My band bought a Korg Triton with weighted keys and I was making loops and beds of music for live shows. You couldn’t trigger anything very well with the computer back then, so a lot of it was just playing a little backing melody and keeping my foot on the sustain pedal while I played my guitar parts. I bought some ‘70s over-the-ear headphones from an Arkansas thrift store and started my own electronic band as a side project of the ‘Indie’ band, and an escape from melodic rock of Death Cab for Cutie and Sigur Ros and Sufjan Stevens, who all dominated what I was listening to at the time.
FruityLoops was a gateway into Reason, which was its own gateway into ProTools, especially as my other bands began to record more. I started spending a lot of time alone making albums no one would ever hear, and making graphics, album covers and websites for these semi-imaginary bands. I was hooked on creating the overall package. Looking back, it was using these tools that allowed me to learn Final Cut 7 pretty quickly, and later, Premiere and Resolve.
Q> What was the catalyst that launched you from music to directing?
ARS> Music has been the backbone of what I make. There’s tone, rhythm, storytelling and an unconscious emotional effect it creates on a person, lyrics aside.
After college, I moved to New York with big ambitions to be a full time musician. It’s a perfect age to allow naivety to protect you from the realities of ‘making it’ or at the very least ‘surviving’. I was blinded from everything that could prevent me from freely creating. I didn’t realise how much of a gift that was.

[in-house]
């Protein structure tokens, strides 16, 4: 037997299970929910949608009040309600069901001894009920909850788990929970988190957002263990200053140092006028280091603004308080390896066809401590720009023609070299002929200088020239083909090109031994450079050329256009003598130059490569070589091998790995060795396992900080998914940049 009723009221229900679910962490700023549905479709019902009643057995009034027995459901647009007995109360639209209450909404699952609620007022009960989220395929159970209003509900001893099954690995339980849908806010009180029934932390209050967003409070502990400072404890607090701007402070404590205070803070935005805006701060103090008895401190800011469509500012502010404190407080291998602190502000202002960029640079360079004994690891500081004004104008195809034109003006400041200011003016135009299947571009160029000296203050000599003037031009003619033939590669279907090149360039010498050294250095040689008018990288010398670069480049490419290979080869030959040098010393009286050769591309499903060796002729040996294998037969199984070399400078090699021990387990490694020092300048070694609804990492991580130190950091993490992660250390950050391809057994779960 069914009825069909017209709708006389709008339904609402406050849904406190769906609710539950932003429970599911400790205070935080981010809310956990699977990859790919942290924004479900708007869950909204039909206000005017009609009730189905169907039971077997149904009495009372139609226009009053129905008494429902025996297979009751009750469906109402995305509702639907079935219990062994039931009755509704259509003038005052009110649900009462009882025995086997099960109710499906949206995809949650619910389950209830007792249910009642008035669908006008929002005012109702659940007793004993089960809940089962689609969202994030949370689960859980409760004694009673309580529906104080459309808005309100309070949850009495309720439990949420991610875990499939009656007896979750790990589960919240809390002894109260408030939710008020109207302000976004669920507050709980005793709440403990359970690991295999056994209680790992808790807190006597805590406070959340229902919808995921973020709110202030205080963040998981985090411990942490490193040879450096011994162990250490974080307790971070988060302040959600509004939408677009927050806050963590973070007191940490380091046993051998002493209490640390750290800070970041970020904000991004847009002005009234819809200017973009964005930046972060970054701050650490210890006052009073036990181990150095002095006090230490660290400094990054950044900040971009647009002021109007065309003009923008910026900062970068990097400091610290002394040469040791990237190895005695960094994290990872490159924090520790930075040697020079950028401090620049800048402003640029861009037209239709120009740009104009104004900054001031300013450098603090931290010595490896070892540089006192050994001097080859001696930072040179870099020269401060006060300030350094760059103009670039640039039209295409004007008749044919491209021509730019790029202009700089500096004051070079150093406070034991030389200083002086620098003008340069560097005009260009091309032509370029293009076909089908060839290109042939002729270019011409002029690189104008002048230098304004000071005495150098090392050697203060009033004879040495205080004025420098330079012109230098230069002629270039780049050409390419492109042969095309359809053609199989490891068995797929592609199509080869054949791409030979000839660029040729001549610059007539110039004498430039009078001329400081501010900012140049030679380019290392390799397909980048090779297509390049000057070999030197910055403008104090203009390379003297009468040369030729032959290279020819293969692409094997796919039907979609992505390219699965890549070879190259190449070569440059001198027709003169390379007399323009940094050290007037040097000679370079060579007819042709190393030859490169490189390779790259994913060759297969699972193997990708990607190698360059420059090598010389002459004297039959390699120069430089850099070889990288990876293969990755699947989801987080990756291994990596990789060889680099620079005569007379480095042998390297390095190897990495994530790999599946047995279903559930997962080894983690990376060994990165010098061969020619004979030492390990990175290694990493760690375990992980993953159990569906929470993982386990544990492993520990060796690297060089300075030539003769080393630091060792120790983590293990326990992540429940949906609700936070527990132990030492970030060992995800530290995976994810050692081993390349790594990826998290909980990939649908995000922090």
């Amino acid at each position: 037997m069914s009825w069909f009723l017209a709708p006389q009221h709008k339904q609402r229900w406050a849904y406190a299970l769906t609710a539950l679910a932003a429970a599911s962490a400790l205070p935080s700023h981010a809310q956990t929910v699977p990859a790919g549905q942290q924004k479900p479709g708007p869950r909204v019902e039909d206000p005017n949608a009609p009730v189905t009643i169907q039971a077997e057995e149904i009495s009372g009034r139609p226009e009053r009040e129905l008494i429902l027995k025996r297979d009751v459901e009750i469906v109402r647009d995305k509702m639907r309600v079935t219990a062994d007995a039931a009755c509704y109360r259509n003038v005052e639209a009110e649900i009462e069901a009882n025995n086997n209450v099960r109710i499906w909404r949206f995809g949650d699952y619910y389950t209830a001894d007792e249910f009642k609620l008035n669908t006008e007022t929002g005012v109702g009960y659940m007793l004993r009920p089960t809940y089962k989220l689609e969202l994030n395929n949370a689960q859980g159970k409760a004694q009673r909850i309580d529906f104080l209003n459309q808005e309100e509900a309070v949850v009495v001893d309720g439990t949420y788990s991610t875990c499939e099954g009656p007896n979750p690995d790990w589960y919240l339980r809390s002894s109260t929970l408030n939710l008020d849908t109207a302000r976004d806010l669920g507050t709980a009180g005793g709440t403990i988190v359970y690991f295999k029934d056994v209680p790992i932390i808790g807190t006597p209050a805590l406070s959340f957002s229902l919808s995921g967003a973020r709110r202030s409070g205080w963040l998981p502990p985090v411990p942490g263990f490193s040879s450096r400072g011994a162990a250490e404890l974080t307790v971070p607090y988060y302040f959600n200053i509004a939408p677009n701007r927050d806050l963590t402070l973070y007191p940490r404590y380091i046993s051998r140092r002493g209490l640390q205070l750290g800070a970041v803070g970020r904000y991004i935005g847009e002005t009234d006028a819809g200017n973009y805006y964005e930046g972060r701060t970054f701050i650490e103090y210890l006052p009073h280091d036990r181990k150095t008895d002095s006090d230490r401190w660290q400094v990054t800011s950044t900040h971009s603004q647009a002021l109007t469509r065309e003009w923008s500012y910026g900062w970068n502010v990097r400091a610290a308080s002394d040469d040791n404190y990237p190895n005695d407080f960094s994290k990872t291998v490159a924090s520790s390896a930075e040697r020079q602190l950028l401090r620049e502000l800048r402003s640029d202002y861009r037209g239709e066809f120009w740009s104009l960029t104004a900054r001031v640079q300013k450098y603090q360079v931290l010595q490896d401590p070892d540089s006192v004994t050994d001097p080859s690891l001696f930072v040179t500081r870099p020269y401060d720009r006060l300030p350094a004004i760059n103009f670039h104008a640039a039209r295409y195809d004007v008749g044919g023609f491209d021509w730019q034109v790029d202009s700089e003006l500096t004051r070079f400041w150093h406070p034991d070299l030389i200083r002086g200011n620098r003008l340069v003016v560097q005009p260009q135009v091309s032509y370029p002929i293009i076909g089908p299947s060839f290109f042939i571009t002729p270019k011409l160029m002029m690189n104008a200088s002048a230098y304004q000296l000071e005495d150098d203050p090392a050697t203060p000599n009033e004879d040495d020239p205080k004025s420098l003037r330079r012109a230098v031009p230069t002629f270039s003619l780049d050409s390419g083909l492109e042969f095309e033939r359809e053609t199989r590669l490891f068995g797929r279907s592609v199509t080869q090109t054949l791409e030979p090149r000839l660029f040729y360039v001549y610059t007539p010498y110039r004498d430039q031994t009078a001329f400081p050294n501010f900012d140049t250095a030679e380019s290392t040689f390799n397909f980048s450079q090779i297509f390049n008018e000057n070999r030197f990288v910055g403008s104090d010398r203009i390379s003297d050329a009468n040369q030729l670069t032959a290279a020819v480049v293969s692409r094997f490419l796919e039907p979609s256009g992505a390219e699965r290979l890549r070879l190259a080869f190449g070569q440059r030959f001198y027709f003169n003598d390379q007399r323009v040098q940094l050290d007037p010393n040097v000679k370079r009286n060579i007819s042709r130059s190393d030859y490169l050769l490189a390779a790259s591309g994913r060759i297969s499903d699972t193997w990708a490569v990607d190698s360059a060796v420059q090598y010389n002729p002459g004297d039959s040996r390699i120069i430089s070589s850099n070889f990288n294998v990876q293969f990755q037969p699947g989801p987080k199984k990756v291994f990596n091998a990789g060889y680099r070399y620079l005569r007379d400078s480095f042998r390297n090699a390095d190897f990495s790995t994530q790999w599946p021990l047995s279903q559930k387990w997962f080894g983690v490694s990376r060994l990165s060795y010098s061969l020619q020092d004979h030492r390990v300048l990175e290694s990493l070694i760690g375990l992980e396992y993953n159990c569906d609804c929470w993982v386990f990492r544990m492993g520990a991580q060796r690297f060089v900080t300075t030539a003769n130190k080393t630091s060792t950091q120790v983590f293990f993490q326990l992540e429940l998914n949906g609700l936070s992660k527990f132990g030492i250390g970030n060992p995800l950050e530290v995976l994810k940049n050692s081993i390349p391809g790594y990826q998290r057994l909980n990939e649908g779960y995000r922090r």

After a year in New York, I realised I needed to diversify my skills to become useful in a professional setting - that’s where I fell into graphic design and photography. I was taking hundreds of photographs a day, of the 200-year-old walls of the buildings around me in Spanish Harlem, of the foreign cobblestone sidewalks on the edge of north Central Park, of all the interesting murals and of the thousands of strangers who passed in and out of my north-of-96th-street neighbourhood.
I planned trips through the city based on Mapquest (that’s right, MAPQUEST) and took trains I never had, through neighbourhoods I never knew existed, whose symbols and signs confused and inspired me.
Here, I fell in love with combining my aesthetic adventures. I paired music I was making in my tiny Harlem apartment with images I had taken that day, and experimented with graphic treatments I’d created in Photoshop and Illustrator, or painted and scanned in. At this point, a whole new world of possibilities opened for me — that while each of these skill-sets could live independently of one another, when working in tandem they created something wholly new. Something more layered but also specific and interactive.
From there, music videos became my new obsession. They took every skill and love I had and put them all in the same format. Advertising would soon follow.
Q> Blending your love of film and music, what’s an approach you would like to implement?
ARS> I do everything I can to work with original composers in my work. It not only gives me great satisfaction to speak in musical language about pacing, tone, story beats and transitions, but it allows me to help produce a specific piece of music dramatically suited to the images.
I love the idea of writing almost every piece of music before the project is shot (as with Paul Thomas Anderson and Johnny Greenwood, take ‘Phantom Thread’ for instance), and using that music as inspiration for the actors in tone, and also for what their motivations are in the scene.
An editor friend relayed in a quote from Robert Bresson, which merits debate but intrigues me: “If it’s possible to replace an image by one or more sounds, you should do it without hesitation. In essence: aim for the audience’s ear more than for its eye. The ear is far more creative than the eye.”